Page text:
Tribune Review Publication

By Eric Slagle Friday, June 13, 2014

Westwood Village getting off the ground

West Mifflin’s Westwood Village development ready to get off the ground

In the spring of 2009, Westwood & Associates LLC owner Mark Latorre approached West Mifflin officials with a proposal to build housing on part of the Westwood Golf Club.

Latorre purchased the golf course property via sheriff sale for $1.5 million in March of that year and two months later came forward with the plan to build 32 townhouses on a portion of the golf course along Commonwealth Avenue that was once known as Duquesne Golf Club.

In the ensuing five years, not much happened at the golf course. There were a number of changes made to the original plans and barriers to the development, which had to be overcome at the community level, yet little outwardly changed at the golf course.

Change is expected in the not too distant future, however.

In April, the borough gave Latorre conditional approval to move forward with his plans to build the Westwood Village housing development. It’s a three-phase project to add 73 new homes to the community.

Phase one calls for the construction of 20 units with garages that will have an estimated sticker price of $200,000 to $210,000, according to Latorre.

“They’re all going to have nice views out the back,” he said of the 1,700-square-foot units that will be built as double houses on single- and two-story designs. Latorre said he thinks the two-design approach will appeal to both older and younger buyers.

The developer hopes to market the houses to professionals who may be priced out of the housing market in Pittsburgh.

“I’m looking to go outside (the immediate community) to people who work in the city. It’s an easy drive to downtown Pittsburgh or Oakland or any of the hospitals,” he said, adding he already has five people interested in buying.

Latorre said he hopes to get a start on construction in late summer or fall.

Before that happens he must satisfy a number of conditions set forth by the borough in the developer’s agreement.

West Mifflin community development director Walter Anthony described the conditions as “pretty minor stuff.”

Anthony said Latorre will have to get bonded for road improvements he will have to make for the project because eventually the borough will take over responsibility for the roadway accessing the community.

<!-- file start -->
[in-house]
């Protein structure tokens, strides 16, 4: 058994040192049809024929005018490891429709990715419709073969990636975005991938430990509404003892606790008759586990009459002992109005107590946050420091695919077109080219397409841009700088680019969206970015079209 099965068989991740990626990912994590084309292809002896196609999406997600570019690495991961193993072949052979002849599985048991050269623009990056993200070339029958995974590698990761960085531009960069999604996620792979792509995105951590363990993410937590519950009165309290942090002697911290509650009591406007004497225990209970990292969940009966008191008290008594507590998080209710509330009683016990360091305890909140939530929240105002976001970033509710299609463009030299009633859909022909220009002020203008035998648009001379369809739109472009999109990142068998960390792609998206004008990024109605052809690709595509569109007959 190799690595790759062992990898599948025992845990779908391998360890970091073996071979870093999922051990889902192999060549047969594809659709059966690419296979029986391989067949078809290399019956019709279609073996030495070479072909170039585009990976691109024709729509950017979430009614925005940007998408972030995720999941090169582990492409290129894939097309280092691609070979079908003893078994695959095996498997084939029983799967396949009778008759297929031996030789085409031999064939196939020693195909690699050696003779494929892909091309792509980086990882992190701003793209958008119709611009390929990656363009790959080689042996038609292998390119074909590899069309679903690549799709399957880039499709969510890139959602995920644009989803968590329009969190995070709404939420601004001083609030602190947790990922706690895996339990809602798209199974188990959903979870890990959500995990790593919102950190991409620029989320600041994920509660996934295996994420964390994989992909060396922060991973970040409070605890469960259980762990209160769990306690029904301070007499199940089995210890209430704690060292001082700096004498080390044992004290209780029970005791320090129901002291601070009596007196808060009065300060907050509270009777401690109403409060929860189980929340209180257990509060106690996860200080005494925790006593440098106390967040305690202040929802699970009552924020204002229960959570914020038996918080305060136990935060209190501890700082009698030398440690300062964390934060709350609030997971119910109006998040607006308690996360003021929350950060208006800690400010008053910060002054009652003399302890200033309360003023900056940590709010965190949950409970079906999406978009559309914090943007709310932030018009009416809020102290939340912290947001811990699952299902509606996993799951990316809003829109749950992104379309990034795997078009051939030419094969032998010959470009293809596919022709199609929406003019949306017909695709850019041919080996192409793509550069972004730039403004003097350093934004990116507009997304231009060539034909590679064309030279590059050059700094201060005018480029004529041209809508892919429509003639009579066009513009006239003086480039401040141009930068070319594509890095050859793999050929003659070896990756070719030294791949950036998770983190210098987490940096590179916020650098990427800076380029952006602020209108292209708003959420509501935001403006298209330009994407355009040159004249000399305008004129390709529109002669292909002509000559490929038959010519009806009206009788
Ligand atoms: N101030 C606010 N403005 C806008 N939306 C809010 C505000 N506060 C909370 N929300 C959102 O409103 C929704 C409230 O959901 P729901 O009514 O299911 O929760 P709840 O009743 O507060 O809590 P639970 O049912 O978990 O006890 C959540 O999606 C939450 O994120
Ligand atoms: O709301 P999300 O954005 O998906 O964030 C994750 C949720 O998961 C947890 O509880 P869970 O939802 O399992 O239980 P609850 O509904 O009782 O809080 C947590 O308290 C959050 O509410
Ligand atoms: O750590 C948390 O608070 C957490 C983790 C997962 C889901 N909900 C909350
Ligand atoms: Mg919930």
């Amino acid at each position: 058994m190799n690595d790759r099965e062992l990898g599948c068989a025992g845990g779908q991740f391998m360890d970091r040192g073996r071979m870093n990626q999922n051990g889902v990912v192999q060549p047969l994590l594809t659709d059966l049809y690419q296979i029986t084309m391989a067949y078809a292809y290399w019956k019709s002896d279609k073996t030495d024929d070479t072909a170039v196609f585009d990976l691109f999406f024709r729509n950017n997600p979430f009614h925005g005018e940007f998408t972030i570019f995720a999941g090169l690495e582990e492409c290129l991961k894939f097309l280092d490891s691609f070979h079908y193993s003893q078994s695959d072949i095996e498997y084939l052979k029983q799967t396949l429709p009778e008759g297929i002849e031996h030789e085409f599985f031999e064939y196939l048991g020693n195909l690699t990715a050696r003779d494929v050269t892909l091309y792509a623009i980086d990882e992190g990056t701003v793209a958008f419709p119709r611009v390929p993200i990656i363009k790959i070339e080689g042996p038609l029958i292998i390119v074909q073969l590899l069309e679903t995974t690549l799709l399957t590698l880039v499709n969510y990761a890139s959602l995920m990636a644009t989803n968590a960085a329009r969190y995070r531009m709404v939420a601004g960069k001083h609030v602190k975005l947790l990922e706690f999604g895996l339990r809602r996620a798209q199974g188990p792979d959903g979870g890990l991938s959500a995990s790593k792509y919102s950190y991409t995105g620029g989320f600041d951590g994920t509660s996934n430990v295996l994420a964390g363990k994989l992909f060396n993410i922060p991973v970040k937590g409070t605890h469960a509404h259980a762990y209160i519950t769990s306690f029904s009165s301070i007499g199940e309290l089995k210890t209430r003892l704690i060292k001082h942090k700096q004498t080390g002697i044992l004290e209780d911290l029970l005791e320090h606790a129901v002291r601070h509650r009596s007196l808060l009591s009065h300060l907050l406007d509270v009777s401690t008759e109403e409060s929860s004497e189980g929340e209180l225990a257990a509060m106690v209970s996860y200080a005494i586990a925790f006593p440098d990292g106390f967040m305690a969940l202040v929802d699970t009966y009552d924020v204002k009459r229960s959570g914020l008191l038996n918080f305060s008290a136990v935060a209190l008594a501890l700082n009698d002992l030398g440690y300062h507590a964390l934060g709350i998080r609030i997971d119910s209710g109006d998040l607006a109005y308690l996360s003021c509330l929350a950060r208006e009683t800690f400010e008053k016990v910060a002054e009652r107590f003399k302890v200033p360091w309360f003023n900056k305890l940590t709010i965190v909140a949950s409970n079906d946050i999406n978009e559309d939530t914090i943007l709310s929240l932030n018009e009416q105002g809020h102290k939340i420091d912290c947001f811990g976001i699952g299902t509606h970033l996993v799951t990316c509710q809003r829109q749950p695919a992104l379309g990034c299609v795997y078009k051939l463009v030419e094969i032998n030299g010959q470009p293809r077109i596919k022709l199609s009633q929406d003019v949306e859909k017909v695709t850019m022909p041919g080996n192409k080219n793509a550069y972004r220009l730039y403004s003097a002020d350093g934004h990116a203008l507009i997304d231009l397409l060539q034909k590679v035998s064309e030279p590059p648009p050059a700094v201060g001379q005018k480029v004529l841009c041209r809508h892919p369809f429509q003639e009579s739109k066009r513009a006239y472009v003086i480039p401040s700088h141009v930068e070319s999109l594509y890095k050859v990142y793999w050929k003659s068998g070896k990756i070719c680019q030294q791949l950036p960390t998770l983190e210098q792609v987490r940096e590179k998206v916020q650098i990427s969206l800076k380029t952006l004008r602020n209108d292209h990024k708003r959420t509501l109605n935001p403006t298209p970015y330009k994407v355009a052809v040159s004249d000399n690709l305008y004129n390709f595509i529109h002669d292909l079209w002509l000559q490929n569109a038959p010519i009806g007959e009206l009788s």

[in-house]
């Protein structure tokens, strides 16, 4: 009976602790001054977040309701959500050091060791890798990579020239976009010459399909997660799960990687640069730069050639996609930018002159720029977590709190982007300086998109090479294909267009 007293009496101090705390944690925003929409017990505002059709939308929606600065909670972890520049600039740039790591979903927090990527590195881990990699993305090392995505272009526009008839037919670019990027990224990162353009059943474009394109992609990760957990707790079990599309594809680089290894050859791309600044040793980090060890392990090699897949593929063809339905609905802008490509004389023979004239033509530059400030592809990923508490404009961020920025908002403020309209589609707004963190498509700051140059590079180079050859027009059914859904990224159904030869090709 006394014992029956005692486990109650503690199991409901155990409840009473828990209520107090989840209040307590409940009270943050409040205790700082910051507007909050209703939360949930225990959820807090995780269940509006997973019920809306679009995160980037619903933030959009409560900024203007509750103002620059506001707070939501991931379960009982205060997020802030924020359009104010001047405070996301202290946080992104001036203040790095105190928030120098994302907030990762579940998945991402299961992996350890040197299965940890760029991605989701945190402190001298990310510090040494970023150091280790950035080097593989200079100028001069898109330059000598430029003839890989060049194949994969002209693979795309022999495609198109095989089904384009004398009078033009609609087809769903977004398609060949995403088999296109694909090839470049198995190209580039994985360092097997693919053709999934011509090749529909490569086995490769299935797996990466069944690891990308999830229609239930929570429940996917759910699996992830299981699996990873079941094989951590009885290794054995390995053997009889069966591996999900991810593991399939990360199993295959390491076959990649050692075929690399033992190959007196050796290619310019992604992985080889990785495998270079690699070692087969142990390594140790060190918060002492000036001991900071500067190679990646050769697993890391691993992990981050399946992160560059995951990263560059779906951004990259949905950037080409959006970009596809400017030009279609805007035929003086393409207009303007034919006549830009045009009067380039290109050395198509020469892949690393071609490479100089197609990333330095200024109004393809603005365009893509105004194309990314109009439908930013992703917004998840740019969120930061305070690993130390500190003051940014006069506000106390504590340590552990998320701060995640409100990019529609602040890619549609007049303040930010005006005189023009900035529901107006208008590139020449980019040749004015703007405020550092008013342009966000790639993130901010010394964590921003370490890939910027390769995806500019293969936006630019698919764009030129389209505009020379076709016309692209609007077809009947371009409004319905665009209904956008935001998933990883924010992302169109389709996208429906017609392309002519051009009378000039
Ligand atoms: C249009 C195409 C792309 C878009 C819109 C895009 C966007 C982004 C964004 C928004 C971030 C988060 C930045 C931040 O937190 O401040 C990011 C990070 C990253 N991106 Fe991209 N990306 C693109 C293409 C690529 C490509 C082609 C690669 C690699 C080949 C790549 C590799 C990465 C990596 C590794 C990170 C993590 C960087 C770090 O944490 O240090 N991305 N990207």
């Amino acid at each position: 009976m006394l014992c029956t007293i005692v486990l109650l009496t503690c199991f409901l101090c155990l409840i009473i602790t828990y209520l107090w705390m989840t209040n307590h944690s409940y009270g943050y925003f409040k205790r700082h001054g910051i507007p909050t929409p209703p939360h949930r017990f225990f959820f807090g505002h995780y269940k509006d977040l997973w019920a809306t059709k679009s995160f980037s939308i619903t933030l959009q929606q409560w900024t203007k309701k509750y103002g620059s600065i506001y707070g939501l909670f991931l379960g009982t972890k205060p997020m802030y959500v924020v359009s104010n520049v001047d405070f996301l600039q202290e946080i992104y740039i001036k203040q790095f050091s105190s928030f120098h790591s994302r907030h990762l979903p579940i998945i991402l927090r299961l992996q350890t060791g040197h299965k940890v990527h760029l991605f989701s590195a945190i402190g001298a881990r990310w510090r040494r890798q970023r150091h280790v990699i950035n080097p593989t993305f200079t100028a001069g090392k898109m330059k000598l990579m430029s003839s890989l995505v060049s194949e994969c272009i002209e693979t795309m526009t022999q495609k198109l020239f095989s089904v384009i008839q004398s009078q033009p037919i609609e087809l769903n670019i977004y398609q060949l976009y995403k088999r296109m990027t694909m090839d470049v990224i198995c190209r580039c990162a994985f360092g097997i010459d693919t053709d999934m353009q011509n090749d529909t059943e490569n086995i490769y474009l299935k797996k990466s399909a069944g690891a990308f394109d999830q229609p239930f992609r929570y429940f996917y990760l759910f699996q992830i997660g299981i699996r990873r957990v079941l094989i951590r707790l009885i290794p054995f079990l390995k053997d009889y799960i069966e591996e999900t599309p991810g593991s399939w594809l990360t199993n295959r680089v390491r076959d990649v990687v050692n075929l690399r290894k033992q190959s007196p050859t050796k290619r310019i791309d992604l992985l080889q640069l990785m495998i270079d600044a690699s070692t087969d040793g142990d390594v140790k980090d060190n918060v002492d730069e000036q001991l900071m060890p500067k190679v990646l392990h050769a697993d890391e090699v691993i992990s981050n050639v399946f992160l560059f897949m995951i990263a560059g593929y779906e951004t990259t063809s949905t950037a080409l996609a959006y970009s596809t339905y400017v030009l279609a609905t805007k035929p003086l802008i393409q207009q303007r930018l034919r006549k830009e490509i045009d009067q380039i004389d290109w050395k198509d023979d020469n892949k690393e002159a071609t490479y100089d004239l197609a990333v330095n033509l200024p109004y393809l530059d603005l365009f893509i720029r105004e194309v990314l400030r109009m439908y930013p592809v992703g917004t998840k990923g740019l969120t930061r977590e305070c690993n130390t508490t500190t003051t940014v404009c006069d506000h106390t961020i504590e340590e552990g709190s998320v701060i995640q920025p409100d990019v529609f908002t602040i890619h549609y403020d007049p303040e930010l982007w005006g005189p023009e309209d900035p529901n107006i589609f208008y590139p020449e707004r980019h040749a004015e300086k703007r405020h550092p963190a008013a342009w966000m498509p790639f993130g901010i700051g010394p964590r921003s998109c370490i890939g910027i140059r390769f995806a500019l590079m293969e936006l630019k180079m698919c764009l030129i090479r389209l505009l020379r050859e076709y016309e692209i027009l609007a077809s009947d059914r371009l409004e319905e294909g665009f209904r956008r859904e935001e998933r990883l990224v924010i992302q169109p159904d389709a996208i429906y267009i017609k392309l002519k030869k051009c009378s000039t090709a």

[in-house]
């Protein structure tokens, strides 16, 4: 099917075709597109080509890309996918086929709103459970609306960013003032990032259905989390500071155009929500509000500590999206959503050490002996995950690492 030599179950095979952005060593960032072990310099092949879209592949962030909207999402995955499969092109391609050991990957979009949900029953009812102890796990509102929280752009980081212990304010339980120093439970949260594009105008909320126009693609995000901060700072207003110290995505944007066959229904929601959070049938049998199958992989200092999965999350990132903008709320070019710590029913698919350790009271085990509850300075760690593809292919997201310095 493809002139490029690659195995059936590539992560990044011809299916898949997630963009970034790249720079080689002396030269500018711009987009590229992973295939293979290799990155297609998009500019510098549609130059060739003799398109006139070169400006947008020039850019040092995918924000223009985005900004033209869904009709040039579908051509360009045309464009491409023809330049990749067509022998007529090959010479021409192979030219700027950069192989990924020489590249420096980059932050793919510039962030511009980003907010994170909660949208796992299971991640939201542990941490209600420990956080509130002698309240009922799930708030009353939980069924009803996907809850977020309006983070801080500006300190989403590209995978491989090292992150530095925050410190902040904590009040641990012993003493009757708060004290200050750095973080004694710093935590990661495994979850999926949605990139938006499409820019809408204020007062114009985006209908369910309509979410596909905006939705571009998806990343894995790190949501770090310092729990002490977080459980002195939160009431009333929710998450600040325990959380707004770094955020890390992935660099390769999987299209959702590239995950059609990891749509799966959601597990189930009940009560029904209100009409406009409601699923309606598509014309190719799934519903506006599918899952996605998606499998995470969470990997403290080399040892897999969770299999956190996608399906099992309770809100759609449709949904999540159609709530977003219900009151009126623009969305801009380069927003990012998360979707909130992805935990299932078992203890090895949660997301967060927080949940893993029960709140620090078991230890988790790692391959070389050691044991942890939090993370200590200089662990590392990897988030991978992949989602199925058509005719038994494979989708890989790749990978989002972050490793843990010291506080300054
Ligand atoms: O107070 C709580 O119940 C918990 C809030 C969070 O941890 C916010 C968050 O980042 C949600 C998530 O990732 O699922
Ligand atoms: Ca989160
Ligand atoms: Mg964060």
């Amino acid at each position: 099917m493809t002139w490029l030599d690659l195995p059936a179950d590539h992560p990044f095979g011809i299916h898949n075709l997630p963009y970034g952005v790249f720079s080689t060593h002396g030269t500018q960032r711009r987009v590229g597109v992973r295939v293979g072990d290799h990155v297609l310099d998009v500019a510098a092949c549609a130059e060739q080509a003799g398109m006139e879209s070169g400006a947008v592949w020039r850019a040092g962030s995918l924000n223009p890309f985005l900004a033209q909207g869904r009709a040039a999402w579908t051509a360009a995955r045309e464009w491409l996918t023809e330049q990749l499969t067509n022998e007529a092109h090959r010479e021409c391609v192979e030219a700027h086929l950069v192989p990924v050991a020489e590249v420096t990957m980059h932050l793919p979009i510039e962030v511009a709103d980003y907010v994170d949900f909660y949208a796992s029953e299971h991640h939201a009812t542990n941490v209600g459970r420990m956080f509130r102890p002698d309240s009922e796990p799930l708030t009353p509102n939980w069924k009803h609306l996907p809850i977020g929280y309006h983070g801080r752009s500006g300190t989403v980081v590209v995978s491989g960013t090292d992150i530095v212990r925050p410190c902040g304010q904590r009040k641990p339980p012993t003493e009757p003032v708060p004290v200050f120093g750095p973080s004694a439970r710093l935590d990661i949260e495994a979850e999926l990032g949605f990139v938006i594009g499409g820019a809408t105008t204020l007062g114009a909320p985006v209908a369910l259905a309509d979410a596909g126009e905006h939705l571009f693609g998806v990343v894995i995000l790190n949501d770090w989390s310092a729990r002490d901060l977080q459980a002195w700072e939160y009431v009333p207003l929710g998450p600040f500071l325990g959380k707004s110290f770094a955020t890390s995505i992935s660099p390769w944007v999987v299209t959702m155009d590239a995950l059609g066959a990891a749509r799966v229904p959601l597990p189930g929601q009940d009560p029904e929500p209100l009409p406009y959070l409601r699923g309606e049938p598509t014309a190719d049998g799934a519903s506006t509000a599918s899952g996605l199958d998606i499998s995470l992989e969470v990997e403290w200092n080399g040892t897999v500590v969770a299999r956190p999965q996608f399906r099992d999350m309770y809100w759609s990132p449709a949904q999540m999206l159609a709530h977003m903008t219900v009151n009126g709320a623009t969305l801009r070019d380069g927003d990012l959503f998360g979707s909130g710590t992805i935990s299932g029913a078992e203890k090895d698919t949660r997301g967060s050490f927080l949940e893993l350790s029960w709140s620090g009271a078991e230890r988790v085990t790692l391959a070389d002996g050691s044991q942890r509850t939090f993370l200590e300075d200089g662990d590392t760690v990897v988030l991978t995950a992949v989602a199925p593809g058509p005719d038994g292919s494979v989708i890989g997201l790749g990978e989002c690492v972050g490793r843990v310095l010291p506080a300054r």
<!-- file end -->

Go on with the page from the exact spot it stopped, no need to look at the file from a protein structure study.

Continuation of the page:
It’s the same private road that now serves the golf course known as Clubhouse Drive. Anthony said it will have to be brought up to the borough’s standards for a public road before West Mifflin will take responsibility for it.

Anthony said the project needs approval from the state and county that erosion, sedimentation and storm water control plans are in place before the borough will approve its moving forward.

Latorre said he met with PennDOT officials last week and was granted approval to run a sewage line that will serve the development under Commonwealth Avenue.

West Mifflin borough manager Brian Kamauf said the addition of a significant number of new homes should equate to good news for the borough.

“It’s been years since we’ve had new development,” he said.

Kamauf said new housing will bring in more real estate tax for the borough but perhaps more importantly, “It can attract new, young and professional residents who are looking for newly built homes.”

The 18-hole golf course could be reconfigured if the later phases of the project come to fruition, said Terry Lesko, assistant golf pro at Westwood.

The first 20 units will consume the area that is now the 10th hole. Lesko said the plan is to make two new holes out of area that is now the 16th hole and some land that was, until recently, wooded area.

“It’s going to add length to the back nine,” Lesko said of the proposed reconfiguration.

Latorre said having the 18-hole course in the community is an asset but he hopes that demand for the homes is such that he can complete all three phases, which would likely shrink the size of the course.

Even if the project is a success and the size of the golf course is reduced in future years, Latorre said there is potential for a recreational upside as he is looking at the possibility of adding a large swimming pool for the development.

Latorre said he doesn’t expect the project will have negative impact on Westwood’s restaurant and catering facilities.

Eric Slagle is a staff writer for Trib Total Media. He can be reached at 412-664-9161, ext. 1966, or

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